The Province from Vancouver, British Columbia, Canada on May 11, 1930 · 6
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The Province from Vancouver, British Columbia, Canada · 6

Vancouver, British Columbia, Canada
Issue Date:
Sunday, May 11, 1930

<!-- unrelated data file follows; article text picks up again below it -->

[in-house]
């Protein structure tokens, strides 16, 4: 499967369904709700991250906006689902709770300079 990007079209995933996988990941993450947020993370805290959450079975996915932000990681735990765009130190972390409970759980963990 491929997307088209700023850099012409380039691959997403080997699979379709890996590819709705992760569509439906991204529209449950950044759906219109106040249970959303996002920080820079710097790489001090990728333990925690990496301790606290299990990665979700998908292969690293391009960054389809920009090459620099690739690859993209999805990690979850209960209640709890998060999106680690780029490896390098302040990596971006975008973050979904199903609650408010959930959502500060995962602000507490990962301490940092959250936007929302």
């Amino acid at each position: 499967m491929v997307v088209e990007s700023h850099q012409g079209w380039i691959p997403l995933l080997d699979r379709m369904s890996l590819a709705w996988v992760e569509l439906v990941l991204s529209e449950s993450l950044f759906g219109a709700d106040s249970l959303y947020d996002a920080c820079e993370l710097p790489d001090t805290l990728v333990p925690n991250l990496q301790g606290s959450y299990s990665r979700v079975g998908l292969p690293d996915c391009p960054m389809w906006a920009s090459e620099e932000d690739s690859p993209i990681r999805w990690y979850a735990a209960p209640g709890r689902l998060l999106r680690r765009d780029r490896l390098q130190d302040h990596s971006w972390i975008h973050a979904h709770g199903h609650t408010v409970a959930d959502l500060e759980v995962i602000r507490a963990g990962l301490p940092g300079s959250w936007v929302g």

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THE SUNDAY PROVINCE, VANCOUVER, BRITISH COLUMBIA, MAY 11, 1930. 6 SUNDAY PROVINCE Published at 7k Provine Building, Victory Spum, Vancouver, by Tk Vancouver Daily Province Limited. Tk Province aim to be an independent clean mewtpaper for tke home, devoted to public SUNDAY, MAY 11, 1930. LAURELS FOR DAUBER. Years ago, a yonnp poet, straggling for place in the sun, dedicated his talents to tha lowly of the earth, the scorned, the rejected. "Kot the ruler for me," he sang: Sot the ruler for me. but the ranker, the tramp ol the road. Tt aiave with the ark on his should era, pricked on with the goad. Tbe nan wtta too weighty a burden, too weary a toad." The young poet sang, according to his consecration, of sailors and soldiers and workers, of roysterers, men of the road, of the tragic widow of the Bye Street, of Danber and his terror in the voyage round the Horn, of Saul Kane and his sins and the Everlasting Mercy. But while he sang, with grim realism, of the dark and sordid things he knew, and while he never failed to call a spade a spade, he did not forget to describe the beauties which had eoote his way also, the lure and the glimmer and romance of the sea, "the wheel's kick and the wind's song and the white sail shaking, "clean, green, windy billows, notching out the sky," stately Spanish galleons, "dipping through the tropics by the palm-green shores, and -The tint, keen bowe of the stately dippers steering Toward the Northern Star and the fair ports of home." Ships and their magic were a passion with the young poet, and so was the fcng- Bah countryside and its beauties, . AH In the early April, when daylight comes at five, X went Into the garden, most (lad to be alive; ' The thrushes and the blackbirds were singing in the thorn. ; lad April flowers were singing tor Joy of being bom. - . ' ; e e e . AD this was years ago. Now the young poet, so longer young, has been made poet laureate of England, and the man who consecrated himself to the slave with the sack on his shoulders will be expected, on occasion, to make verses about very different things. Fate plays strange tricks at times, but it brings its compensations, and the honor bestowed by the British Labor government oa Masefield, the sailor poet, is one of them. There have been a great many cheap sneers of late at the laureateship and the things it includes, at canaries that didn't ting, at inspiration from butts of sack, at eotrrt rhymesters and the like.' All the tame, it is a very fine thing that, in this Materialistic, machine-ridden age, the government of a great country should pause in the midst of its worries about taxes and warships and unemployment to choose from among its men of letters the poet most de serving of signal honor. The highest expressions of the human soul are to be found in the world's literature, and of the world's literature, the best is found in its poetry. The nation that honors its poets, then, honors ilaelf. John Masefield may not be a poet of the first rank. Perhaps he will find it difficult to fill the shone that Tennyson wore so easily and that Wordsworth found a little irksome. But at least he is an authentic poet, a competent poet, a poet of strong individuality. He has written some very lovely things, he has written some things that are strong but a bit revolting, and he has written other things that are neither beautiful nor strong, but commonplace and pedestrian. But what of that? Homer nodded, and Wordsworth sometimes went sound asleep. Masefield has passed the flush of his youth. He has lost his passion and his stridency. He has mellowed and is aware rf it; "Be with me. Beauty, tor the fire Is dying; My dog and I are old, too old for roving. Man, whose young passion sets the spindrift flytng. Is soon too lame to match, too eotd for loving. "X can not sail your seas, I can not wander Tour comland. nor your hill-land, nor your valleys Sver again, nor share the battle yonder Where the young knight the broken squadron rallies. Only stay quiet while my mind remembers The beauty of fire from the beauty of embers." e e The beauty of embers may not be the beauty of flame, but embers can be blown koto life again. There is such a thing as second wind in a poet aa in a runner, and Masefield, after all, is only B5. What may we not hope from a man who could write fXe this: "I have seen dawn and sunset on moors and windy hills Coming In solemn beauty Hie alow old tunes of Spain: X have teen the lady April bringing the daffodils. Bringing the springing grass and soft, warm April rain, X have heard the song of the blossoms and the old chant of the sea. And seen strange lands from under the arched white sails of ships; But the loveliest things of beauty God ever has showed to me Are her voice, and her hair, and eyes, and the dear red curve of her 11 pa." of course if we may put it in that familiar way you never knew the half of it. We were going to say, as our considered advice to all editors and other newspaper persons, about to go in for this sort of thing "Dont!" Really, the preliminary excitements of it, if we had such a thing as a nervous system to our names, would be altogether nerve-wrecking. But why should we be so disingenuous, letting-on that we did not find it full of fun, pre tending that we weren't enjoying it tre mendously, even in advance of the event, and wondering how Ernest Williams, aged eight, is going to parade his pet grey rat, three months and a half, called Squeaky? For judging by the preliminary excitements, it is going to be a great affair in Stanley Park next Saturday afternoon, and we think you ought not to miss it on any account. These presents are by way of a cordial invitation to you, that you should come and grace the function with your presence. The . children are going to be there, hundreds of them. They are going to be there with their pets, in twenty-five classes. They are going to be there with Dogs, some large dogs, some small, some medium, some high-bred, some just naturally Dog. They are going to be there with Persians and Part Persians and Cats Which Just Happened and Ponies and Holstein Cains and Pink-Eyed Rabbits and Bantam Roos ters and what we might call Dark Horses Whose Identity Must Not Be Disclosed. And Cecil and Sally will be there, who are not owners, but owned. And the Boy Scouts will be there to keep the line of march, and veterinary surgeons to take care of Fat Dogs Indisposed. And the place will be Stanley Park, and the day will be Saturday, and the hour will be 2:30 in the afternoon. (The Common (Round By I. BCTTCRFIELO. MUD TURKLES AND ALL. Did you ever have anything to do' with a Pet Parade? Did you ever invite your young friends, 15 years and under, to exhibit their friends, including a mud turtle by the name of Oscar, under your auspices? Did you ever co-opt the S.P.CA. people, for the purposes of this high enterprise? Did you ever organize a grand narade and march-past in the park? Did yon ever devise a comprehensive category of entries, with twenty-five classes including ages of children and ages of pets, with a special prise for the dog with the eorliest tail only to discover that the Wtrput class of all was likely to be "miscellaneous 1" Did you ever . . . But of course jwu never did, and equally. AS TO BUILDING. There are disputes as to the erection of apartment houses, the number of which is increasing in every Canadian city. It Is satisfactory, however, to note that in Greater Vancouver the records show that the building of private homes, in which the resident will have his own front and back door, and perhaps a bit of garden, in on the upgrade. It may be supposed that this will tend to home life and to parental ears, though it will mean more work by the elders. But it will lead to children growing up with happy memories; the habitation will be a spot to which he or she who wanders far afield will look back perhaps will visit when years are past, to see again with the greatest interest and to say: "Here was I born in this back yard I used to play." The propensity to build seems to be natural to man. We see houses being completed around us now, in all their glory of new construction and fresh paint. And we read of excavations where they are un covering dwellings built thousands and thou sands of years ago. The urge to build attacks the child at an early age and when be is shown by his elders how to build an erection of playing cards, of which there are usually plenty available, he finds it exactly suited to his constitution. What matter that his house of cards may be devastated by a touch; he is as pleased with that catastrophe as with the building thereof. A house of cards. The phrase has come to be proverbial. It has been the symbol of blasted hopes and unfulfilled schemes. It has stood for the imaginative structure of the future that a girl built before the disappointment came that laid her hopes in the dust. It has represented the frustrated designs of the politician, or the catastrophe of the Napoleon of finance whose carefully- planned castle of dreams tumbles about his ears. For there is much adventurous build ing that is no manner of use. It may be said, even of houses that have passed successfully the critical eye of the architect. that they resemble the human body of which the poet says: "The moment that our lives begin. We an begin to die." In like manner, aa soon as a house is built, it begins to disintegrate. What will it be after a century or two? You may say you do not want it to last so long. Why? "Oh," you say, "I don't want to think of the future. Pve got enough to do with the present" And then? There is, of course, something to be advanced for those who build for hundreds of years' duration. The skyscraper is a feature of modern cities. In a hundred years not a single one of the men who built them will be alive. But their edifices will prob ably last on. It is too early for us to da termine their expectation of life, but it would seem that if these enormous Babel aggregations of offices will not last for four or five centuries, it was scarcely worth while to build them. It may be said of them that they demonstrate a certain cour age on the part of their architects and contractors, and that they found employ ment for a great number of people. Still, their erection was more or less a matter of business. They can not be placed in the same category as cathedrals and national monumental buildings. The world of thought would not be what it is if the ancient temples, cathedrals and castles did not exist. Many people have never seen the Pyramids of Egypt, or the ruined temples of Greece, or the triumphal arches in Rome. But we know that these features of the past do still stand; and we may think that those who built tbem had no notion that they were building houses of cards. There was more poetry in the smallest of them than there is in the big gest of skyscrapers. It will be allowed, however, that even the most enthusiastic . of these builders would hesitate to say that they built for eternity, so far as stones, timber, bricks and mortar were concerned. Yet the faith and consecration . of faculty that entered into the making of them had a spiritual quality not to be forgotten in this world or the next. If we accept the Christian faith, with its doctrine of the Resurrection and eternal life, we know that in this our mortal ex istence our efforts after Christlikenesa are not for these passing years only, but that they contemplate a life to come. Christ and his apostles had a good deal to say about this sort of building. Jesus said: "Therefore whosoever heareth theso sayings of mine and doeth them, I will Ukea him to a wise man, which built his A Consecration I A' SIS George Paish, noted English economist, is only enunciating half a truth when be tells us in words of deep conviction that the United States is harming herself by her proposed tariff THE REAL adjustments upward. He MASTER. leaves the reader with the impression that the policy of the United States as a nation is to reduce the other commercial nations of the world to a state of bankruptcy. And that would be a national policy unthinkable to such astute men as the Americans. The view one gathers from a prolonged reading of the opinions expressed by a majority of the more reputable and thinking journals of America is the same view as that expressed by Dr. Nicholas Murray Butler and by Sir George Paish. They re gard it as a national calamity. But they also regard it as a calamity forced on the nation rather by its avid and avaricious business corporations than as a calamity forged by the will of the people. Almost every new high duty passed by the House has been the result of a long, in credibly expensive and determined lobby used ruthlessly in the interest of some specialized industry to force Congress into granting the increase not for the purpose of protecting an essential industry, but for the purpose of further enriching those in terested in it at the expense of the con sumer. It is one of the more outstanding re sults of the modern system of government in that country where the government is more and more governed by that mysterious and amorphous force called big business. If the disastrous results of the tariff foretold by Sir George do actually come about to the confusion of American busi ness and national finance, it may have the effect of returning the government of the country into the hands of the people and of making those States, while perhaps a little humbler, still a more solidly prosperous nation. e N illuminating sidelight upon the first noticeable results of the decision to include women in the Canadian Senate is offered in the report of what the first woman senator said about THE FEMALE the Dunning budget. The MIND. dear woman finds good in it because it makes tea and British dishes cheaper for Canadian housewives and then utters this gem of political thought: "We shall thus be able to make a much better impression on our husbands, who should, we feel sure, commend our more skillful handling of their money." Was there ever a more beautiful subversion of interest to fact? She has al ready announced that these improvements are due to the Dunning budget, and in the very next breath she takes the credit for a more skillful handling of husband's money. But what, one reflects, is the use of cheaper tea and cooking pots if other items of the budget handle the husband's money so skillfully that he can't afford tea and has nothing to put in the new cooking pots ? ris announced that the Duke of Montrose will put up to auction the famous moun tain called Ben Lomond. He says he can not afford to keep it up. My idea of a mountain was that if you let A NEW it alone long enough, it INDUSTRY, would keep itself up. And . this leads me to a suggestion of great potential value to this province. The lords of nature, when they confected British Columbia, turned a very great deal of it up on end, so that for every mountain in Scotland we have several, even more rugged and higher. So if there is a market for mountains, let us add that market to our other natural resources. I will under take to provide a mountain a day for a long period to all bona fide purchasers. Indeed, the idea is not so new as it sounds. For I have word that in the old days many men who bought land here from blueprints exhibited in England did actually find that they had bought perfectly authentic mountains. WORD from London advises us that in the House of Commons the usual questions have been asked as to the influence of Red Russia upon the present disturbances in India. We RUSSIA are a remarkable race; we ONCE MORE, always look for causes as I far afield as we can. Almost never, we look at home. This business has been fermenting for many years before there ever was a Red Russia. In the old days of the Czarist regime it was the custom and a more reasonable custom than the present one to blame Russia for border trouble. And now we pick on the Soviets. It never occurs to us that it might be due to England. My view is that if you are going to dominate a people you should ruthlessly dominate them and let it go at that But many years ago the paternal and kindly English Government looked at the poor Indian brother and saw that he lacked the blessings of education. So they edu cated him. Thousands of Indian nationals have been through the great English uni versities, other thousands through the Inner and Middle Temples, have become barristers and very astute lawyers. Many have done both. You can not undertake to keep a people in a state of servitude if you go to work and educate them upon lines that very distinctly show them they are getting the dirty end of the stick. One thousand educated enthusi asts, conscious of the proper road to the enthusiasms of several million uneducated men, can produce the most astonishing and awkward results. . By JOHN MASEFIELD Sot of th proicee and prelate with periwigged charioteer Riding triumphantly laurelled to lap the fat of the years Bather tk scorned tk rejected the men hemmed in with th spears. The men of the tattered battalion which fight tSl U diet, Dazed with the dust of the battle, the din and the trie. Tk men with tk broken head and the blood running into their eye. Not the be-medaUed commander, beloved of the throne. Riding cock-hor to parade when the bugle are blown. But the lad who carried the koppi and can not be known. Sot the nder for me, but the ranker, the tramp of the road, Tk tlav with the tack on hi shoulder, pricked on with the goad, Tk man with too weighty a burden, too weary a load. The tailor, the ttoker of tteamern, the man with the clout, Th chantyman bent at the halyard putting a tune to the shout. The drowty man at th wheel and th tired lookout. Other may ting of the wine and the wealth and the mirth, Th portly presence of potentate goodly in girth Urn be th dirt and the droit, the dutt and teuat of the earth! Their be the music, the color, the glory, th gold; Mine be a handful of ashes, a mouthful of mould. Of th maimed, of the halt and the blind in the rain and the cold Of the thall my tongt be fashioned, my tale b told, Ifflnm I! in i miii i i I p His MllilBSii am LAMP SeeO ur Shades for the boudoir or the largest floor lamp. Quite "the rage in New York and the East BIRKS ft SHADES Window ' Chintz decorated beyond words Prices from Spring Cleaning of Yesterday By GRACE UJCRHABT. DROPPED In for tea having been asked, of course. i Tm serine cleaning." said my hostess amiably. I wasat quite sure but it seemed to me she had said the same thing over the telephone three weeks ago. Then I realized that spring-cleaning of today Is a sort of lady-like pastime more or lees In the light of an avocation. Something you do because you like to do it, something that la unhurried and part of the springtime. You may do out your sewing-machine drawer although X nave never heard of anyone who did and can that spring cleaning. A sort of leisurely pursuit. But not the spring cleaning of yesterday. That was no leisurely pursuit. That was more In the nature of a cataclysm. Spring cleaning In my early youth on an Ontario farm was even worse than that. It meant that the uttermost corners of the house even to the "pothole" under the kitchen stairs must be turned upside down. The point was to disturb everything. There was nothing In that dark old "pot-hole" remotely resembling a pot nothing but discarded foot gear and you can Imagine the state foot gear must have been In In those days before It was discarded. The only thing that really belonged there that vas In actual use was the bootjack. For a day or two or perhaps a week the entire Lares and Fenatea was apt w - Points of View It Take All Sortt of Opinion! To Make a World. DETRIMENT TO YOOiG MEN. President E. W. Beatty, C P. R.: I do not think I am exaggerating when I say that perhaps nothing Is a greater detriment to a young man's progress than vanity, conceit and Inordinate self-assurance. They are what we call provocative qualities, provocative of all the opposition and hostility It Is possible for humans to feel for each other. THE CLOTHES PROBLEM. 1-;. ne Kpofcetunan-Re-riew: Summer is coming, and with It the troublesome summer problem of how to make people wear sufficient clothes. Sufficient for what? Oh, just sufficient. ,No use being too precise about It. Dif ferent people have different Ideas about that, but the most exacting people are those In charge of summer resorts, because at summer resorts there la more of a tendency to get Daca to nature than there Is In the city, Early settlers win remember the fuss about one-piece bathing suits. This lasted several summers before It was reluctantly admitted that one piece was sufficient If It was a good- sized piece. Now the style Is for two-piece bathing suits, but the two pieces put together are often not as large as the one used to be. Then It was short skirts. Then it was the stocklngless fad. It win be noticed that rate the backyard, while everything possible women's costumes cause most of the trouble. received a coat of whitewash. Not everytning, xms may oe due to the fact that women are perhaps. If you had a brick house, like the more experimental than men, also more fond McLellanda, the parlor was prooaoij ppcrcu, nnoj cuuuortAuie. ino sun-tan epidemic hut we hadnt that kind of a house. So It was provided one summer's worrying, but that aU whitewashed. And It was one unbroken I seems to be dying out, and for a while it rule that nothing must go back In Its old looked as If there would be a' non-worrying place. Everything had to be changed, or eiss summer. you wouldn't feel you had done your uoum- This Is not the case. Some flrst-clasa con- cleaning. cern la already being manifested with regard - to outdoor pyjamas, but the fancy running One particular chore that fell to the lot of trunks that are called shorts. A few enter- the children was filling the beds with straw. 1 prising summer resorts have given notice that rht a erand lob. There was snouting, these will not be considered sufficient wear. and the fun of dragging the ticks down stairs ing apparel It will. In brief, be a normal and out to the bam yard, where me oia summer in every respect. was emptied out. After a winters Sleeping n was broken Into the shortest bits possible-like chopped macaroni. And when that was emptied the fun began. We took the empty tick into the straw mow and filled it as full as It was possible with fresh straw, with an eye fnr the odd dead thistle. Because a thistle in TIME. The Mayo Clinic: Forty-seven years ago this Bummer Rochester was a levelled mass of ruins; a tornado had twisted Its base, uprooted It. William Morrell Mayo, country, doctor. In- 44L Little Benny By LEB PAPB ME and Puds Slmains was wawa-lng down the street with our arms around each other necks like 2 trends, and some man wawklng pass sed. Thats a spirit, boys, there nuthing like true irenasuip, aecp uy and you'll always be happy. Puds savins- to me, I bet well al ways keep It up all rite, wont wer Sure. O. I sed. It wont matter wmi happens, this Is th way we'll always be even after we grow up and get married and everything, I sed. Sure, you bet. Puds seu. even u theres war and wto both in dinrent armies fighting agenst each other, we wont shoot at each other if we see each other lerst, he sed. I should say not, wen Just snoot over each others hed and have a joke on the rest of the army, I sed. And we kepp on wawklng wtta ear arms around each others neck and we started to go pass the corner house and the bewty looking new gerl with the long black cans was standing -in tne window, us not savins anything till we sot pass and then Puds sed, O boy did you see those teeth? Well eosh. I awt or saw mem, sne smiled rite at me, I sea. ana roas sea, Like heck she did, you must be cross eyed, I was looking Ate a her ana l could see who she was smilln at. Meaning him. and I sed. Go on dont make ma lad, if anybody smiled at you It would be because your so funny looklnz. O Is that so, puds sea. weu n you was In a munkey cage the other mun-keys would look at you and feel han soms, thats how funny looking you are. he sed. ... And we kepp on telling each other how funny looking we thawt they was for about 10 minnits without our arms around each others neck. Proving Its no use making too many plans for the future when even the present is so unaeciaea. The Mint Ha Gone to Seed. Pussy ladv (who hu Wn time In selecting her purchase) But I don't think this is lamb. It looks mo um.9 mutton. Exasperated butcher It was lamb when I first showed It to you. madanw Montreal star. , """"""" But It's Sweet Mostc. oirt I maintain that love-maklne is just the same as It always waa. tier sweetheart How do vou know! tout a Girl I've lust been rwltn .h.. Greek maiden who sat and listened ta a lyre all the evening. Ti.rtan aZ. zeue. Rag Bag Antique. ! Dealer It's a genuine antique, sir. Customer But you are asking fearful nrlca for It. Dealer Well, sir. look how wages and the cost of materials have gone up I it' f rn-ht does not tend to ab- dian fighter, took charge of patching up the it rent and a beauty sleep. Then when we scores of injured people In a small town. His couldn't eet any more straw Maudle. who was boys helped him. the domestic one, produced yarn and a darn- I A temporary hospital was thrown up which in needle and sewed the opening tight. Then was the beginning of the world-famed "Clinic there was the fun of dragging It back Into the city." Probably the only city of Its type In house and upstairs. Sleeping that night was the world, Rochester Is a giant hospital. To it, an adventure. You might finally drop off to each day, come hundreds of sufferers by sleep, far up on the highest height of the plane, train, motor, foot. All know that they Himalayas, but by morning, when your aching will be treated. Twenty-five per cent, are bones finally wakened you, you would very likely free cases; 30 per cent, pay the bare expenses u not. be down In the Valley of the Ten Peaks of their own cases; 45 per cent, pay for run- If not right out on the floor. Prom that time nlng the Clinic. Besides the Brothers Mayo on. It was merely a matter of adjustment, tou made your own geography to suit your figure. py,. rm bedroom, of course, seemed to come in for the most meticulous cleaning. It th best of everything anyhow one never knew who was going to drop in especially a - I Verse of the Day mat on the floor even though the rag V , l usea w uuu u Something Wrong'.' , He Something seems to be wrong with this engine, it She Don't be foolish; wait until we get off this main road. Swiped. The Scoutmaster Why weren't you out on the last hike? The Bov Scout I eouldnt go, sir. My sister swiped my uniform and wore it to a picnic. Table Tools. The : Salesman Knives, sir? Certainly. A carving knife? Mr. TaUtlmber No, I dont want no cuttin' knife. Just a plain, duU eatln' knife. .?,: ....:; - rrtacharged. Judge What's the charge? Policeman Intoxicated, your banc. Judge (to prisoner! Whaf nn name? PrtnT Ounn, your honor. Judge WeU. Ounn. in disrhm. m. this time, but dont let at in uu loaded again. T,?T.UU Negligent. ; - DUnn a bl football mmft mrtm s the spectators persisted In making myi complimentary remarks to a rather loud voice about the referee. At las the referee could stand It no Sanger, so he went up to the fellow and said: "My man, I've been watehin vrm carefuny for at least twentyrdtrrrtea uiiOTupung mm the spectator retorted: "I'm not surprised. I could see you were not watching the play." Actkm. , i v Little Mary was on a vtatt to grandparents and the old-fashioned grandfather clock In the hall wu a. source of wonderment to her. While she was standing before it her grand- uiuuacr wuu j ner irom the next roonu ib me ciock running, dear?" s "No, ma'am." Dromntlv rent 14 ti-w "It's Just standing etui and wagging its , , i Made Connections. The traveller looked at the ions list of calls and the numerous trains h had to catch during the week's trip. , I don t mind getting up early." he for meals." said, "but you've not even left tlm4 there are over 300 other medical men in town. The town Is like a hospital campus. No street cars break the quiet; no clanging noises disturb the peace. Silent buses slip about the streets. No factory whistles shriek. It Is a town of healing, charity, repose. , vm as eood as new. t ,m m iinon our best mat the on with a wreath of rosea surrounding two roosters In mortal combat If I could only gaze upon that mat first thing in the morning my would have been patterned upon lines. th ntetnres in the big kitchen seemed to take on a fresh lease of life after their glass had been cleaned with soap and t..r mi mndfathers eye. which had be come more or less misty through a winter's dust, now followed me unwaveringly no mat- .h.r t wmt in the room, ine verae w -..h nohhv Burns and his Highland Mary, under the Hawthorne tree became quite read- "How richly bloomed the gay green blrk. How rich the hawthorn blossom. As underneath its fragrant shade, I clasped her to my bosom." THE MODERN MAID. "Be good, sweet maid," And If you can, be clever. Brains are an asset In this urgent day. . , Charles Kingsley did not know the stem endeavor With which the modern girl must make her way-Bound to the office Or the classroom lecture: To courts of law Or telegraphic keya. How could the gentle elerto ever picture His sweet maid travelling in paths like these. Yet girls are still the same. Changed but In outward seeming. In heart and soul with the poet's maid they're one; Only, alaa, there's little room for dreaming In a bobbed head bent o'er a Remington. RENE NORCROSS. LOVE'S WAY. house upon a rock. "And the rain descended, and the floods came, and the winds blew, and beat upon that house and It fell not. for It was founded upon a rook." Also the apostles, looking abroad upon the flux of time by which, ultimately, all human building's are swept away, spoke of a house not made with hands, eternal in the heavens, a mystic structure that will abide when the f raU tabernacle of our flesh is destroyed, He certainly wasnt clasping her In the plc--,, i ud to resretfully observe. It was r. iik . tint ws had of Jim Doyle, the Love holds a light: mh mun. on hla wedding day. It was touch We see her taper from afar ,.h mh.ther the masternlece that of And know it steadfast as a star Klne William crossing the Boyne was more To guide aright. imnortant than the brown picture of Queen Victoria. It waa my private conviction that Love finds the way; "You can eat on the trains," replied the manager. "You can't waste time with all those calls to make." ; The traveller departed and was again on the mat when the week was over. "Well," said the manager, "how many orders?"- The traveller hesitated for a moment and then said cheerfully: "Oh. I haven't got any orders, atr, but I caught all those bloomin' trains!" Stratford Beacon-Herald. t Carry Onl s Pat, who was moving, had asked one or two of his friends to carry his chicken-house round for him. - -. They found this a strenuous Job, but struggled on. About half-way they set the coop down to have a rest when one of them suddenly exclaimed: "Why, where s Pat?" "I'm all right," came a voice from In side the house. "I'm, carrying the perches. ..-.....' ' Dressing. Customer (In drug store V A mustard plaster. 4 Drug Clerk (force of habit) were out of mustard; how about mayonnaise? All Duty Removed Now Reduced Price At Your Grocer's there was no comparison, but on account of my upbringing on royalty, any mention of my taste in the matter would nave ocea an evidence of lese majeete, '"" For perhaps a week this upheaval con. tlnued. There was no proper food to eat-there was no place to sleep comfortably the kitchen chairs were In the back vara the nlace was bleak and desolate beyond descrip tion. And then one day we awoke to the fact that everything was in order. Naturally no piece of furniture was In Its old place, but as a consequence life for a time savored of ad venture. " There was a clean smell of soap and whitewash everywhere. And there certainly was whitewash everywhere, even unto the back fence and the henhouse. The brush wai wielded as loos; aa toe supply of Urn lasted. Through bunding mist and driving rain. By gloomy vale or windswept plain She does not stray. Love bears a cross. For she must pay the utmost price For what she seeks In sacrifice, Nor count It loss. Love wears a crown. For winning to her longed-for goal. No storm can daunt her shining soul. No waters drown. Love rules us all; For her we toll, we watch and pray. And keep the hearthstone bright each day. Tie at her call I MARION L. JACKSON. MTU Liftoff MARY BAKER EDDY. .f Discoverer and Founder f Christian Science ; By SIBYL WILBUR An Aatbenti Biography' Mr. Eddy's life is here deA pkted with iUamtaatiag tieareess. The anther, ear.! iaily avoiding invention, ha presented ine iscts min freshing manner. Mist wu. bw was not a Christian SeV mist when she wrote this hiAcranbv for Dnblicsnoo ta a magszine ai timetm eu eolation - Pabnabedby. thk christian sens cs PUBLISHING SOCIETY, . Boston, U.S. A. 406 .Pages M ISastretteat .Cloth Edition: $3.50 MbeymnhieiataabookstoTety Where Too Can Get'" THE DAILY PROVINCE When Travelling - . i ' Sltert. eklf aJmodwr Gisu at !!. 904 W. kui ami Boston uai wemu. 1 uyA w. .1 A4 lat 8L; MetropoUtu S04A W. lit; Capital New., 281 W. 8th Ara., a. Paca. MO Cantra St. E4msnt4B United Tooacoo News. 10S?ft jatper An.: prannaal mm, loosj jaw-par at.; Domlntoa Clgu fitoras; - Taa McDonald Hotel. lull Baatt Sprints Ratal: Bu Carxtr etora. Jaeper r. . Jadunan, Jasper Park Rtar- macy; Jaspar ran uoate. ... , .. SuaatfhrvaB. Moflee Jav Okjbs Neva. 13 Us Is St: P. w. tfcDanlrl. 80 Mais St.; Allen Jim. aWlna Red Book shop. 124 1 ltb An.; Blait Clear Store. 1831 Scartb S-; Befiu Book Saop. l2 Scuta. et,;.6aa. Saakaaaoa Klni Oeorr Otisr atom Manitoba. VPInnip, i- mponilnkm Neva. 9AI Ave.; national neva. 013 Mai aw.; Ufll-ael'a Moale 4s Nes Bhoppe, 80S v 9orUea Ave.; Western Neva. Portage Ave.; Royal Alexandre Hotel; Fort oarrr Bstel, Ontaliaw Ottawa.. ..Chateaq Launer. Taronto J. nne, al nay m.; a. everts, on ueuvere riace; iwraa aon uocai; J. Etetn. 484 Bav 61 Wtndior Veterans' New Wand. " MaotreaJ Metropolitan New. li9 Fast at Wuhlnrton. aWlliirnna dub Clear, 100 Weat Botlr St. b,ule btrly Neva Stand, Second and Union; WeetiaKe Newa Btand, Weatlake and Pine St.; Wllaoo McVer Book Store, Occidental and Yealer; Under Book Bt- e. Occidental and Washington; Savor Heal: Prye Hotel; Olympto Hotel;-. Beraorden Hotel; Washington Hotel; Calhoun- Hotel; Waldorf Hotel; Mew Klchomnd Hotel. Taeoma Ooaie ai Coaia, Mala 8k: Asms Newa. Spokane cy Clrsr Store. Stevens' and Trent St;- Stubeek Clear- store, 620 Spokane 8L; Art. Swansea, uo Sprscin Portland Rich Cigar store, .tt&'ana afar riaon; Sam Weiler. Calif srnla. f. ' tan Praneiaeo Allen News, 1 3rd St : Plttgerald Newa Aenoj, 24. Clementine Bt: Oolden Gate Newa, 3rd SW4 Pot office Newi. 7th and Market SL; Rial Newa. i Turk Bt; Wheetlej Newa, 704 Market 8t Lea Ana-elea Enlprra Hewe. 440 South Bin St; California Newt stand; Crescent Newa Stand; Weetern Newa Bund; World Newa . Btand; Intercity Newa, 813 w. (tin stood? Newa Agency; Monarch Newa Agency1 Bmith Bros, ..... . Long Beach Long Beach Newa, 20 South Pjna Ave.; Ocean Centra Ken. 38 south Paaadena Brunawlck Cigar, 99 K. OMorads Street ollrwaed Universal Newa, 1SS rjherori Street aa Hiera Pacific Neva Agency; "p. g ' Other ClUea. c PtHatmrgli Port Pitt Newa. St real Bt Marie Cigar and Newa New ort Hotaunga Newa Agency, 102 Chicago Poetoffiee Newa, II Weat Miinro St.; Chicago Nrwa Agency. N.w. corner State and Munroe; Rainbow Newa But and Quince atteeta; eueen am News. W. Chicago Ave. , i